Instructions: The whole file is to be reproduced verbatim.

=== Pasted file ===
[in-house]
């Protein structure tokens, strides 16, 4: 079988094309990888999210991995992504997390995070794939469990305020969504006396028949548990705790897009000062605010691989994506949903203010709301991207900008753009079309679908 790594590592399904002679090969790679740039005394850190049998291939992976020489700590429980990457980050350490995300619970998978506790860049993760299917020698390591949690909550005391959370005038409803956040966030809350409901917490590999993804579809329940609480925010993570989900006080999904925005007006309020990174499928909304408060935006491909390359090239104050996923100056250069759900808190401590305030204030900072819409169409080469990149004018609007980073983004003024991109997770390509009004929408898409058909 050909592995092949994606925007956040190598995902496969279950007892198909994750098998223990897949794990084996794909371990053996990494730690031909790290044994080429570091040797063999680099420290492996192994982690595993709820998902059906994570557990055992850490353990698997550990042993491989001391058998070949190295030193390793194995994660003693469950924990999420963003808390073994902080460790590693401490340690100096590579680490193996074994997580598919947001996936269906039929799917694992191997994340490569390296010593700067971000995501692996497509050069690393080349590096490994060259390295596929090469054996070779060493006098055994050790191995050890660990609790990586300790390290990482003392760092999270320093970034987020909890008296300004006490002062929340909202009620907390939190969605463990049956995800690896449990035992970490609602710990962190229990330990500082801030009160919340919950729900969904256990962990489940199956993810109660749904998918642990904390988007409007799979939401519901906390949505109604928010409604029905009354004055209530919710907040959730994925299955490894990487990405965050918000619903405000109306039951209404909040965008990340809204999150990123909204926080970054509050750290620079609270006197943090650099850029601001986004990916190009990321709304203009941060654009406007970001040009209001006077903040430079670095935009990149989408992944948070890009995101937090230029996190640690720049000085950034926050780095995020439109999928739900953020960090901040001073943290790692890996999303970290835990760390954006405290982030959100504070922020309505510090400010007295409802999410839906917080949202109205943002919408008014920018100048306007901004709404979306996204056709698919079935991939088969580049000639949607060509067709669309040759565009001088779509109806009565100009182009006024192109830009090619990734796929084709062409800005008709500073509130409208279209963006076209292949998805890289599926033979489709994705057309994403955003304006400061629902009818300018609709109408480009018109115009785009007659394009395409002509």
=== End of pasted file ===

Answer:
[in-house]
């Protein structure tokens, strides 16, 4: 079988094309990888999210991995992504997390995070794939469990305020969504006396028949548990705790897009000062605010691989994506949903203010709301991207900008753009079309679908 790594590592399904002679090969790679740039005394850190049998291939992976020489700590429980990457980050350490995300619970998978506790860049993760299917020698390591949690909550005391959370005038409803956040966030809350409901917490590999993804579809329940609480925010993570989900006080999904925005007006309020990174499928909304408060935006491909390359090239104050996923100056250069759900808190401590305030204030900072819409169409080469990149004018609007980073983004003024991109997770390509009004929408898409058909 050909592995092949994606925007956040190598995902496969279950007892198909994750098998223990897949794990084996794909371990053996990494730690031909790290044994080429570091040797063999680099420290492996192994982690595993709820998902059906994570557990055992850490353990698997550990042993491989001391058998070949190295030193390793194995994660003693469950924990999420963003808390073994902080460790590693401490340690100096590579680490193996074994997580598919947001996936269906039929799917694992191997994340490569390296010593700067971000995501692996497509050069690393080349590096490994060259390295596929090469054996070779060493006098055994050790191995050890660990609790990586300790390290990482003392760092999270320093970034987020909890008296300004006490002062929340909202009620907390939190969605463990049956995800690896449990035992970490609602710990962190229990330990500082801030009160919340919950729900969904256990962990489940199956993810109660749904998918642990904390988007409007799979939401519901906390949505109604928010409604029905009354004055209530919710907040959730994925299955490894990487990405965050918000619903405000109306039951209404909040965008990340809204999150990123909204926080970054509050750290620079609270006197943090650099850029601001986004990916190009990321709304203009941060654009406007970001040009209001006077903040430079670095935009990149989408992944948070890009995101937090230029996190640690720049000085950034926050780095995020439109999928739900953020960090901040001073943290790692890996999303970290835990760390954006405290982030959100504070922020309505510090400010007295409802999410839906917080949202109205943002919408008014920018100048306007901004709404979306996204056709698919079935991939088969580049000639949607060509067709669309040759565009001088779509109806009565100009182009006024192109830009090619990734796929084709062409800005008709500073509130409208279209963006076209292949998805890289599926033979489709994705057309994403955003304006400061629902009818300018609709109408480009018109115009785009007659394009395409002509």